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It looks like it runs damn good for the combo your running. I agree more than anything you need traction. Remember, a million horsepower won`t win a race against 10 horsepower if it has no traction. Leaf spring rears like in your bird aren`t great for hooking. Get some slapper bars if don`t already and do your home work on tuning the rear for better traction. Add a set of sticky tires as been suggested and you`ll be surprised. If you go with Mickey thompson SS tires remember they require a hard burn out to get them sticky. The drag radials seem to do well and would serve you well.
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Old 11-19-2009, 04:50 PM
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Quote:
Don't bother calling any big manufacturer on that one. The biggest I know of that will help you is Isky.
Lunati tech will spend as much time as you have, they've custom spec'd and ground two cams for me recently, the last spending over an hour on the phone, they are knowledgeable as well. The SR cam I'm runnning now is spot on.
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Old 11-20-2009, 06:17 AM
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Quote:
Originally Posted by 68NovaSS
Lunati tech will spend as much time as you have, they've custom spec'd and ground two cams for me recently, the last spending over an hour on the phone, they are knowledgeable as well. The SR cam I'm runnning now is spot on.

that's the first time I've heard that Lunati had knowledgable tech, I know HB will spec you the lobes and CL's to use and you can call up Lunati and have it ground but I haven't heard too much about Lunati being good themeselves. Isky I have had experience with and would gladly do business with them again. Same went for Erson a LONG time ago before they got bought up and condensed into what they are now.
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Old 11-20-2009, 06:35 AM
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Forget the cam for now go to hoosier tire .com and order 2 -265/65-15 dot racing tires from the discontinued section for $55.00 ea.10.5 inches wide,28.5 inches tall and street legal.Hooks like slicks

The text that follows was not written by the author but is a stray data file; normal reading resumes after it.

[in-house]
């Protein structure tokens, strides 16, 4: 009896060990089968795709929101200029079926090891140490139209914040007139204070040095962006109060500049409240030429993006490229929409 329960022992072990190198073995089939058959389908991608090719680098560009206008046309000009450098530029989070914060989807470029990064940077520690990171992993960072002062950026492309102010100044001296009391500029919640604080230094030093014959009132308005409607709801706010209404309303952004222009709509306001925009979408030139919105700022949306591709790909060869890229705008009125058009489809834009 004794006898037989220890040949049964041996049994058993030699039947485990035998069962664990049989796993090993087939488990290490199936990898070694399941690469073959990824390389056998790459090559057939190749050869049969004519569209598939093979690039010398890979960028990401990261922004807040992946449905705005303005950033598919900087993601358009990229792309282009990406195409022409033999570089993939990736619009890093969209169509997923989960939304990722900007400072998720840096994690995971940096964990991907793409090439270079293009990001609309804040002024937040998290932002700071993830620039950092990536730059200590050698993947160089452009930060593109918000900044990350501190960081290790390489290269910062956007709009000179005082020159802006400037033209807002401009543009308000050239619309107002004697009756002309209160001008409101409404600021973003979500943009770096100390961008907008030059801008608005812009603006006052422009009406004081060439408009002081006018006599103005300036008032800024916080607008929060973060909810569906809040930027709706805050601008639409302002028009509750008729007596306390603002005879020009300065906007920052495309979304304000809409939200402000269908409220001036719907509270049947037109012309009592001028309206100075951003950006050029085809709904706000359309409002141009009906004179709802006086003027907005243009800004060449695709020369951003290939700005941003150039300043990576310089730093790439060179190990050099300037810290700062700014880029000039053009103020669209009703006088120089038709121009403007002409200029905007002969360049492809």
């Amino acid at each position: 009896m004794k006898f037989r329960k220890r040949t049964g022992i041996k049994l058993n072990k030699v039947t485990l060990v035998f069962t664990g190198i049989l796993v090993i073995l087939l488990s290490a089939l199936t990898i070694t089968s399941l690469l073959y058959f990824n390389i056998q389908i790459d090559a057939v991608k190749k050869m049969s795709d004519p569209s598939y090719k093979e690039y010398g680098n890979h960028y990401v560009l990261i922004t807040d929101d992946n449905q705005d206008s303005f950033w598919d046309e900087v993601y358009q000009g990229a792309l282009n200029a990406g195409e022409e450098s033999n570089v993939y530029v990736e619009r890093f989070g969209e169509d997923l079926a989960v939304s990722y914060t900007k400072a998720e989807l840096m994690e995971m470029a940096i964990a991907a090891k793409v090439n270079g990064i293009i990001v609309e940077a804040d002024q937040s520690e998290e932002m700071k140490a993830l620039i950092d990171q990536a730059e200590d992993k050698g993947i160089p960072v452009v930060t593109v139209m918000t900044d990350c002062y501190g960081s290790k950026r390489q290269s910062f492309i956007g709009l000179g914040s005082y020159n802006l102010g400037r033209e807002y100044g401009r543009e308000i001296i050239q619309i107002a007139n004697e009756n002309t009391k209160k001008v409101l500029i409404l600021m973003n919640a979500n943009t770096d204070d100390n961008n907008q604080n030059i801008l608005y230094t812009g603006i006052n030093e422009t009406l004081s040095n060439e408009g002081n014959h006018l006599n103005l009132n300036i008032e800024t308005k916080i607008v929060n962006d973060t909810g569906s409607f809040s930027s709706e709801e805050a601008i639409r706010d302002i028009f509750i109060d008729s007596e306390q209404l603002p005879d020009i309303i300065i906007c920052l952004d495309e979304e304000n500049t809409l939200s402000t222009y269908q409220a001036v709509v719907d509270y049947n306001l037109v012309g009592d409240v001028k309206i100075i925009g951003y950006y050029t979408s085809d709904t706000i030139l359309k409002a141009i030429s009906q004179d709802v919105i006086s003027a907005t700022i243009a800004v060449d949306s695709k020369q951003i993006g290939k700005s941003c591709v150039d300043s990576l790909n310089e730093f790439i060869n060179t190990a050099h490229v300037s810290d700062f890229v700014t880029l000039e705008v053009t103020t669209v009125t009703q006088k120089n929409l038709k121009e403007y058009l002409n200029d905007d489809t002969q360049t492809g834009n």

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Old 11-20-2009, 10:46 AM
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Don't know what or who "HB" is, or what a LONG time is at 24, if you're talking personal, hands on experiences. I agree that things have changed significantly over the years, in the early '60's I dealt with Engle and Crower when I was on my learning curve, I imagine they've gone global and lost some allure as well. BTW, that curve never ends, lol.

Bogie - nice post.
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Old 11-20-2009, 11:31 AM
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alright ill get some decent tires, im gonna need to get subframe connectors for sure then, and ill most likely get some traction bars to, hah old bogie you really explained it!, it feels like it would really come out of the hole hard if i had traction, ill get my traction under control and see what its like after that,

the car never sees the rain i just got done restoring it so its completely kept out of all the elements, so ill run whatever tires i need to get traction, i dont really care about any factor except it going fast in a straight line,
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Old 11-20-2009, 12:08 PM
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Quote:
Originally Posted by 68NovaSS
in the early '60's I dealt with Engle and Crower
You prolly remember hearing or seeing the Gasser wars, with all the hoopla between Isky (with his 5-Cycle and Polydyne cams- still have a decal somewheres) and Engle and Howard.

The gasser era was pertty neat, even for a kid.

Quote:
Bogie - nice post.
The guy's a freaking PROFESSOR! Dr. Bogie lol
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Old 11-20-2009, 12:21 PM
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Loose the front sway bar and put on some real loose front shocks like 90/10's
and hang on!!!
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Old 11-20-2009, 12:36 PM
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"HB" is Harold Brookshire, the brain who designed the Lunati Voodoo lobes, before that he designed the Comp Cams Extreme Energy lobes, and before that was the brains behind Ultradyne cams, which is now Bullet Cams, and yada yada all the way back to General Kinetics Cams in the Grumpy Jenkins era. Few know more about cam design than HB. You will see him pop up on other boards as UDHarold(UD for UltraDyne). He is now an un-affiliated custom cam designer.
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Old 11-20-2009, 12:39 PM
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HB- Harold Brookshire, one of the most renowned cam guys that posts on auto forums, has done a LOT of cam work and is very good, any one who knows him will atest to that.

And by long time ago I was referering to before they were bought out. Like 6-7 years I believe. which to some guys is a drop in the hat, but to me it was a while, I guess its all relative.

Bogie's post was good but you don't necessarily need more lift or duration, but a more agressive curve- more area under it.